Interconnected between the trapezoidally shaped plates 65, 66 and the frame 56 are a pair of shock absorbers 68, 69--best seen in FIG. 10 and which constitute the cylinder means 29 (see FIG. 9). More particularly, the upper ends of the shock absorbers 68, 69 are pivotally connected to a cross shaft 70 which extends between the trapezoidally shaped plates 65, 66. At their bottom ends, the shock absorbers 68, 69 are pivotally connected to a lower cross shaft 71 (still referring to FIG. 10). It will be noted particularly from FIG. 9 that the upper connection of the shock absorbers to the cross shaft 70 is eccentric to the cross shaft 64. The cross shaft 71 to which the bottom ends of the shock absorbers 58, 59 are connected is itself interconnected between the lower extremities of the uprights 62, 63.
A latching means generally designated 72 (see FIG. 11) and which includes a foot pedal 73 (see the lower left hand portion of FIG. 11) is provided to maintain the box means 22 in three different orientations. The details of the latching means 63 will be described hereinafter but first we describe the operation of the parts of the undercarriage 21 described thus far.
The beginning of the operation of the undercarriage starts with the box means 22 oriented horizontally as seen in FIG. 9. Depressing the foot pedal 73 unlatches the upper portion of the undercarriage so as to permit pivoting movement of the box means 22. This is conveniently started by grasping the handle means 74 on the closed end wall 74a of the box means 22 (see the upper portion of FIG. 11). The box means 22 and the subframe 67 can then be pivoted away from their horizontal orientation. It will be appreciated that at this stage, the tines 26a are already extending upwardly from the box means 22. As lifting pressure is exerted on the box means 22 through the handle means 74, the shock absorbers 68, 69 contract from the showing in FIG. 9 to that illustrated in FIG. 6.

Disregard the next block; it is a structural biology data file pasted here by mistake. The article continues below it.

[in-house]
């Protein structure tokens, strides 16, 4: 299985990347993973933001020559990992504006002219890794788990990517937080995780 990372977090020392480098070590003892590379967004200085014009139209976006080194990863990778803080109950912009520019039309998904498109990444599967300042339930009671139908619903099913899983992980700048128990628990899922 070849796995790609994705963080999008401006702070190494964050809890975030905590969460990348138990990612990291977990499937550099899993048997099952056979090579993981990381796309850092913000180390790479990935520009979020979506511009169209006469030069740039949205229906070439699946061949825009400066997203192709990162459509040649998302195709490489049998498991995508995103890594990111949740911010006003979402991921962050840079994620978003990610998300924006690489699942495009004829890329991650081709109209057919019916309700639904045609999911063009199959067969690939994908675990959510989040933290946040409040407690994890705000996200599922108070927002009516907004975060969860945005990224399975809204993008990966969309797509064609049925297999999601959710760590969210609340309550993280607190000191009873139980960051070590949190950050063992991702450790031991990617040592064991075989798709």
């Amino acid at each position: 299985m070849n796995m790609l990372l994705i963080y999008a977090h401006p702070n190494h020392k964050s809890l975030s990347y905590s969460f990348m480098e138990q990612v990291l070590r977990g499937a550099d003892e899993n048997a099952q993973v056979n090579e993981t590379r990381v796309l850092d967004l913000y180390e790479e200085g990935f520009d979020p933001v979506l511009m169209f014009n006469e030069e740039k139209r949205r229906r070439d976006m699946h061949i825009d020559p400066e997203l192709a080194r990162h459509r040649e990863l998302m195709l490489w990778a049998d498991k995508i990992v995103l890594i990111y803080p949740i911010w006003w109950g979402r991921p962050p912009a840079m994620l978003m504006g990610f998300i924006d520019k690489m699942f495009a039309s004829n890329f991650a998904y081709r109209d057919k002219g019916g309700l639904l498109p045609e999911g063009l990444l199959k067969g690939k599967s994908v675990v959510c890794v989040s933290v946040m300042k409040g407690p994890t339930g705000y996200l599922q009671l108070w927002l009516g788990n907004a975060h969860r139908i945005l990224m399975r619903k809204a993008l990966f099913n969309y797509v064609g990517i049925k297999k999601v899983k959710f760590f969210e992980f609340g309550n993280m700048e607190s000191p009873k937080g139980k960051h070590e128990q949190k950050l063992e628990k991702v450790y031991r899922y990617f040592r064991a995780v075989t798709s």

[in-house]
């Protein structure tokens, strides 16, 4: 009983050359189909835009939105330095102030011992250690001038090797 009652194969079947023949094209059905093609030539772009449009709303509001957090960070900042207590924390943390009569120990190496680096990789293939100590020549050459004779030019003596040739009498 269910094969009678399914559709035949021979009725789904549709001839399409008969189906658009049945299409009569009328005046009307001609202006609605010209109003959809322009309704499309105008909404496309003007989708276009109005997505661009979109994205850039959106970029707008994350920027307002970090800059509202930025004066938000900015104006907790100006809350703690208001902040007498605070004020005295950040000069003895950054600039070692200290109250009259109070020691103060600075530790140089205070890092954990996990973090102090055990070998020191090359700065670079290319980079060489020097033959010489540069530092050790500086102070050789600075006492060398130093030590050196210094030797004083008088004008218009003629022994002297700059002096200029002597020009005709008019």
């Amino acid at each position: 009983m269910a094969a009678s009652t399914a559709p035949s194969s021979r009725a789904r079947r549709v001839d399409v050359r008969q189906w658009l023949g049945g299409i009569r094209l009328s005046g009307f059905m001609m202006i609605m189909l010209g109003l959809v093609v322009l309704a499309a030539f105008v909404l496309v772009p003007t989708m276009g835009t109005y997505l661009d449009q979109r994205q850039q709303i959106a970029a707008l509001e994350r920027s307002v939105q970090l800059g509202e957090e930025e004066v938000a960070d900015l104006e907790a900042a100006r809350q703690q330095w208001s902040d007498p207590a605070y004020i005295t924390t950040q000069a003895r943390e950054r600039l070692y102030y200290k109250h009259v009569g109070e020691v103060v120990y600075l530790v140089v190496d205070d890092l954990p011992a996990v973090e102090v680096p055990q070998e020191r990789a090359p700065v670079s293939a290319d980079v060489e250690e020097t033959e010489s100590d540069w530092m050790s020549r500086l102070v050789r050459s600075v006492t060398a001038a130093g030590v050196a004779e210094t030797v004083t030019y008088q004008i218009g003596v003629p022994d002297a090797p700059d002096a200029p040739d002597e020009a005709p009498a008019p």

The latching means 72 can be best appreciated form FIG. 10 and include spring-loaded dowels 75, 76 which engage holes in the trapezoidally shaped plates 65, 66 in different portions thereof. For example, in FIG. 9 where the box means 22 is disposed horizontally, the dowels 75, 76 engage aligned openings 77, 78 (see also FIG. 22) in the plates 65, 66 respectively.
We also provide a second pair of openings as at 79 (see the upper central portion of FIG. 9) for maintaining the box means 32 in an orientation of about 77° away from the horizontal. This permits an advantageous further compaction of the now-developed stack of predetermined number of forms. We provide a third pair of openings as at 80° (see FIG. 9) for latching the box means 22 in vertical orientation.
The connection between the foot pedal 73 and the dowels 75, 76 includes a pair of cables 81, 82--see the lower central portion of FIG. 10. These are partially entrained around pulleys 83, 84 which are fixed to a cross member 85. The cables 81, 82 are threaded through the pulleys 83, 84 so as to extend transversely and are connected to the inner ends of the dowels 75, 76, respectively. The dowels 75, 76 are spring-loaded as by coil springs 86, 87 so as to be urged outwardly and against the trapezoidally shaped plates 65, 66 and into engagement with openings 77, 78 (for horizontal disposition) and openings 79 (for the 70° orientation) and the openings 80 for the 90°, i.e., vertical orientation.